What is your favourite era of design?

I love most things about the 1930s – architecture, fashion, movies

Who has been the most inspirational person for you?

Madonna, pre-MDNA.

What’s the project you are working on right now that you feel most passionately about?

It’s always the project that I’m working on right now. At the moment I’m doing a series of portraits of Spanish artists that have links to Catalonia.

Describe your “typical” daily routine?

In a throwback to my previous life as a business analyst, I’m very much a Monday to Friday, 9 to 5 person and so pretty much everything to do with creating is done within that time. Outside of those hours I’m thinking/socializing/watching trash TV.

What project of yours has inspired you the most?

Generally, I’m always most inspired my what I’m doing right now, but a project that I did that personally meant a lot to me related to my great uncle Walter who died in WWI. I created a body of work called ‘The Gathering’ using the sole photograph of him as well as other old photographs to explore memory and loss and how the past influences our lives in the present.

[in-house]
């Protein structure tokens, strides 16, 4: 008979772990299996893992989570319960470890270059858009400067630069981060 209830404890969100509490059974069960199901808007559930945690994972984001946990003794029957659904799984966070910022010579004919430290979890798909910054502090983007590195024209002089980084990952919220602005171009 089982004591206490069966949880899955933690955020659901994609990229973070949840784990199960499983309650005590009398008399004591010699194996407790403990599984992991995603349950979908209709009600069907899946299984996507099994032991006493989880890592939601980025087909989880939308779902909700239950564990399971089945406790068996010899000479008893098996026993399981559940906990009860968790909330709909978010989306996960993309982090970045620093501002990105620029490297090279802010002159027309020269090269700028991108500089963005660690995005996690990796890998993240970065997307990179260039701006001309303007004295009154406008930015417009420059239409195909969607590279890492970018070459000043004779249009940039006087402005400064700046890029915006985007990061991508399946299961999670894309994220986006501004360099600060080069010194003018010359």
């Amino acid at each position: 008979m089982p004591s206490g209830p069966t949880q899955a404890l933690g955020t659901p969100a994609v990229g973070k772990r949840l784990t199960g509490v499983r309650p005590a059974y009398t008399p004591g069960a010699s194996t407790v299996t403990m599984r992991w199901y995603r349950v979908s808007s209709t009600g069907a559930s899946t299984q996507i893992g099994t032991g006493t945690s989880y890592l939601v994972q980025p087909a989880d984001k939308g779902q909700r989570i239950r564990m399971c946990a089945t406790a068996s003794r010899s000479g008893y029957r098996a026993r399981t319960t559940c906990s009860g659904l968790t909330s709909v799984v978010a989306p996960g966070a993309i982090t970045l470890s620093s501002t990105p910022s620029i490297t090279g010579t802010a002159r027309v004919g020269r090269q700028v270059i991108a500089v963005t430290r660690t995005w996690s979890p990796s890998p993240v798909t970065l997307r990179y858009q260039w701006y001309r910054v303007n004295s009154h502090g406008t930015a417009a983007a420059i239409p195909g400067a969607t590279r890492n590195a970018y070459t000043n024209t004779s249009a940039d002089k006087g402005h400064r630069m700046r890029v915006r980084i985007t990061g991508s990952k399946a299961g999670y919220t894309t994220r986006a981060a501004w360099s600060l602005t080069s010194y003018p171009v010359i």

What are your beauty secrets?

Drink lots of water.

How do look after yourself mentally and physically?

I go out and run three times a week. Tough in the winter months, but I think it’s important to get outside. The quiet time helps me plan the day ahead.

What’s your favourite film?

I couldn’t choose a favourite. Anything from the golden age of Hollywood are particular favourites, particularly old 30s movies with Jean Harlow, Bette Davis and Joan Crawford. The movies and stars often are the subject of my work and although there is colour in my work the painting and drawing are done in monochrome which I feel links back to those B&W movies.

Do you have a favourite quote that you try to live by?

Many a mickle makes a muckle – French and Saunders, c.1990.

Is there anything in your career that you regret not doing? / regret doing?

Making and paying for submissions to exhibitions is something that can affect your self-esteem and your bank balance! When you don’t get accepted to something it can be frustrating but you move on.

What makes you nervous?

Change!

Who’s the nicest person you have worked with?

If she’s in town and I have a show on… my mum.

Where do you see yourself in 20 years?

By the sea.

Do you dream?

I always have quite vivid dreams.

If you were a perfume what would you smell like?

Something woody and spicy.

What’s on your playlist right now?

Disco from 1979.

Can you describe what you are doing now, with your life and work?

I’m just about to move into a studio which will be very different from the dining room table that I work from at my home. The move should impact both my life and my work!

see more of Jody’s work at www.jodylittle.co.uk & instagram @jodylittleart